It is a song out of time, more at home in the 1950s than 1980, which may explain the rather muted response initially: post-punk and post-disco, music was trying to look ahead to the next big thing, and not to a relic from the 1960s drawing inspiration from a decade before that. Light taps on a triangle, gently strummed guitar, then a heavenly chorus of “ooooo” and “aaaah”, followed by a vocal that I’ve always thought of as John’s attempt to resurrect Elvis Presley, as, again, a 1950s piano bangs away while a stubbornly subtle bass line rolls along underneath, with drums that sound at times like handclaps. The lyrics are a mature declaration of love to a partner who has been with him through much, and the hope of more to come. It’s far more honest and romantic than the more traditional dreck of “Woman” that followed later on the same album, and whatever you think of Yoko Ono (as time passes, I am more and more impressed by her), you can’t deny John’s love for her. The song is blissfully sunny without being Pollyannaish, and not many of those can get you on the dance floor, too. Pretty damned impressive.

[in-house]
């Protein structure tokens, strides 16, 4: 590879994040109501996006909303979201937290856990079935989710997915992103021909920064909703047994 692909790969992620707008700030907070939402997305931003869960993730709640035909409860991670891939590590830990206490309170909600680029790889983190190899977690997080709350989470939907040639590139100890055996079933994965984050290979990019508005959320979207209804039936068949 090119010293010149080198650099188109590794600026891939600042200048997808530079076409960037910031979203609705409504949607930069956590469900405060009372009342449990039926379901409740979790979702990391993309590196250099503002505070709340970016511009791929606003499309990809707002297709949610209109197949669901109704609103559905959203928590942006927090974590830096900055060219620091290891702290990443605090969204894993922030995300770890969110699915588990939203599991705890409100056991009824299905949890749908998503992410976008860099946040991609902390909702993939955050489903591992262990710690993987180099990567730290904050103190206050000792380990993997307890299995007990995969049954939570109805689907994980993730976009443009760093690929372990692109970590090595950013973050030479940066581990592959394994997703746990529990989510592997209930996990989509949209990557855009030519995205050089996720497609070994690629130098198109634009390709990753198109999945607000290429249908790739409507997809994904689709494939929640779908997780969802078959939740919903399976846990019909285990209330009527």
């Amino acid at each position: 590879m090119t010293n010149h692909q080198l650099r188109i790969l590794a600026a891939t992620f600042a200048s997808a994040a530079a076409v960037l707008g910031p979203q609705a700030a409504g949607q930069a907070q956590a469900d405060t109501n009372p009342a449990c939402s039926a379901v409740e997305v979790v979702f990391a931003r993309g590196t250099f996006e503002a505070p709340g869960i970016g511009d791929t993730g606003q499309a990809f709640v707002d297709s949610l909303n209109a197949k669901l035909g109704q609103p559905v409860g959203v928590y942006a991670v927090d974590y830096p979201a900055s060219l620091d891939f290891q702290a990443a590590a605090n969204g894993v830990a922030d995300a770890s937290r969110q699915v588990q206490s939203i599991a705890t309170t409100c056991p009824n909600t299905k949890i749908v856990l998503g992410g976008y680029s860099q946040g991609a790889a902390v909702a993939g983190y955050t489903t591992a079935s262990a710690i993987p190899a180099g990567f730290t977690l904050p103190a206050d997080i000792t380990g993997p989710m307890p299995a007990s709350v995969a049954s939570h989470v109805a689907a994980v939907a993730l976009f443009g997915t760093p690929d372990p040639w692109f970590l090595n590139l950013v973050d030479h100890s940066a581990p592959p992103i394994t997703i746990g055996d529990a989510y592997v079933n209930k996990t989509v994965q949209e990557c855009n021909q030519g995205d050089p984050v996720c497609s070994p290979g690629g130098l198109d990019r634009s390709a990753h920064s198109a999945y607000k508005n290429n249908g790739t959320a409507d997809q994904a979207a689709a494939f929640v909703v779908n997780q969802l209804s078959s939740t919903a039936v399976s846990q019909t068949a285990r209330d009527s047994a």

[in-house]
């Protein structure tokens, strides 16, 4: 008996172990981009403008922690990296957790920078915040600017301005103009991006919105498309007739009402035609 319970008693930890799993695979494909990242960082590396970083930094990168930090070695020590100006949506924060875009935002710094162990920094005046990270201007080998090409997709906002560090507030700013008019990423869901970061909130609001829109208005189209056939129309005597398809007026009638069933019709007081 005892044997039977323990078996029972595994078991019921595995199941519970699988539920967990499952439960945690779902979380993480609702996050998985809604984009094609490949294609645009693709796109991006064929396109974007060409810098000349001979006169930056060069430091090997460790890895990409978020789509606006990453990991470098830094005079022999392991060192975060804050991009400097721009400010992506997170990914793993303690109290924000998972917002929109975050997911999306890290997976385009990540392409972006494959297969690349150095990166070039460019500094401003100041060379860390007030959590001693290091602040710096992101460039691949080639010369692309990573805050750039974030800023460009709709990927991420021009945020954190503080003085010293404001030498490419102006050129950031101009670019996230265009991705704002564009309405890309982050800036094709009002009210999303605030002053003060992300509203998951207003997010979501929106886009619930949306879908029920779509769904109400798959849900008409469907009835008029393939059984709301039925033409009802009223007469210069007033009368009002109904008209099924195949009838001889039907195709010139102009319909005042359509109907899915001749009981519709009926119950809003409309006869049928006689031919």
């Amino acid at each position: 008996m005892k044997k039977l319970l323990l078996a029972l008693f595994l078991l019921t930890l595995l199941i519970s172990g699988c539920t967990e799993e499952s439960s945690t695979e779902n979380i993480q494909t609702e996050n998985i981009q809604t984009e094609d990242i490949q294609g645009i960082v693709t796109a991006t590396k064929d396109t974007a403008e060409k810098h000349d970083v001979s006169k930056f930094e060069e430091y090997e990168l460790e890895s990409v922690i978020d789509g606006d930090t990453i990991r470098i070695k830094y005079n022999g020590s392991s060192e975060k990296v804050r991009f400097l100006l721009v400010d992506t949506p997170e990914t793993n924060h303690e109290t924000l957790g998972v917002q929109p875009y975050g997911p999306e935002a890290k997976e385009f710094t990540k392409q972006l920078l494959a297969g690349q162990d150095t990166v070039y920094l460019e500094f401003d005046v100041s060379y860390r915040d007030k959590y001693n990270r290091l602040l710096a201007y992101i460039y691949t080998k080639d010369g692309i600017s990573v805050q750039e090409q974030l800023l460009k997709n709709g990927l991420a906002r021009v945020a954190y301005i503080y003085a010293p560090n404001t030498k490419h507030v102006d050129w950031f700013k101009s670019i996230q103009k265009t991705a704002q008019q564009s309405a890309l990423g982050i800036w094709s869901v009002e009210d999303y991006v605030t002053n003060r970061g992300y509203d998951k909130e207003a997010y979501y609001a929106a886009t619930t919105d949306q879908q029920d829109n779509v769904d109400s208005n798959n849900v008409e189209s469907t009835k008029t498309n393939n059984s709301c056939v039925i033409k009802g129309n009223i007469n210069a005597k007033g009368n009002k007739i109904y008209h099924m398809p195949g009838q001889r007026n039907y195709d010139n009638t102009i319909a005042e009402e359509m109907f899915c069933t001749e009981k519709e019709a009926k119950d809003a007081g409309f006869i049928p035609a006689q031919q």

Our return trip to Halifax for the final round a few months later was far less fun – the Pats had learned better. And, as it turned out, having four really smart guys was not enough against the buzzsaw that was Hans Budgey, who ran the table in the rapid-fire last two minutes of the title game to turn a close match into a blowout. Hans and company went on to win the national championship, and no one will ever convince me (and I defy them to try) that we weren’t the true national runners up. I still love trivia (yes, I did try to get on “Jeopardy”, which is a good way to learn that maybe you don’t know nearly as much as you think you do), and, over the last year or so, I’ve listened to a lot more of John Lennon’s music. Two days ago, I heard “(Just Like) Starting Over” in a grocery store, and for all the nostalgia in its sound, it remains a fresh and invigorating piece of pop music. I still think Paul won the 1970s, but John was definitely gearing up to take a run at him in the 1980s, which leaves us with one of the great “what if”s of pop music.